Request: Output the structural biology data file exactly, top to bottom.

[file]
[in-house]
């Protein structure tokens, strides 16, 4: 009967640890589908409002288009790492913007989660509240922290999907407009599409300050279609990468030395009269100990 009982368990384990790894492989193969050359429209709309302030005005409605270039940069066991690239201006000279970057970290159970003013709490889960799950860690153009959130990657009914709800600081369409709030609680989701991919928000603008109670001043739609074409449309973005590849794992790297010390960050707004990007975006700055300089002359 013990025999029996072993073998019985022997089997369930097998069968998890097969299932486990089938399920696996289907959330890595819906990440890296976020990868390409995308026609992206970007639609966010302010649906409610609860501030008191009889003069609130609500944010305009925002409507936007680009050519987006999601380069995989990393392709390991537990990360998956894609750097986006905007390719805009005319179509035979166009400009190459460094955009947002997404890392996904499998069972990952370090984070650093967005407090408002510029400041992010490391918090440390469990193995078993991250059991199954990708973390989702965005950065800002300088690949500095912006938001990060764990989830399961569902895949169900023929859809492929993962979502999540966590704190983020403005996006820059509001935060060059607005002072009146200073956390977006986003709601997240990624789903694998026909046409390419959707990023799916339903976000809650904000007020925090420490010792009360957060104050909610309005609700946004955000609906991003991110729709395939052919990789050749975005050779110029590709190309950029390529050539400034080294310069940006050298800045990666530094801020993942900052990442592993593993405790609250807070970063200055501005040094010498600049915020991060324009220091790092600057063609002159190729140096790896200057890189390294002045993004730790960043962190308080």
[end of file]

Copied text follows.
[in-house]
């Protein structure tokens, strides 16, 4: 009967640890589908409002288009790492913007989660509240922290999907407009599409300050279609990468030395009269100990 009982368990384990790894492989193969050359429209709309302030005005409605270039940069066991690239201006000279970057970290159970003013709490889960799950860690153009959130990657009914709800600081369409709030609680989701991919928000603008109670001043739609074409449309973005590849794992790297010390960050707004990007975006700055300089002359 013990025999029996072993073998019985022997089997369930097998069968998890097969299932486990089938399920696996289907959330890595819906990440890296976020990868390409995308026609992206970007639609966010302010649906409610609860501030008191009889003069609130609500944010305009925002409507936007680009050519987006999601380069995989990393392709390991537990990360998956894609750097986006905007390719805009005319179509035979166009400009190459460094955009947002997404890392996904499998069972990952370090984070650093967005407090408002510029400041992010490391918090440390469990193995078993991250059991199954990708973390989702965005950065800002300088690949500095912006938001990060764990989830399961569902895949169900023929859809492929993962979502999540966590704190983020403005996006820059509001935060060059607005002072009146200073956390977006986003709601997240990624789903694998026909046409390419959707990023799916339903976000809650904000007020925090420490010792009360957060104050909610309005609700946004955000609906991003991110729709395939052919990789050749975005050779110029590709190309950029390529050539400034080294310069940006050298800045990666530094801020993942900052990442592993593993405790609250807070970063200055501005040094010498600049915020991060324009220091790092600057063609002159190729140096790896200057890189390294002045993004730790960043962190308080």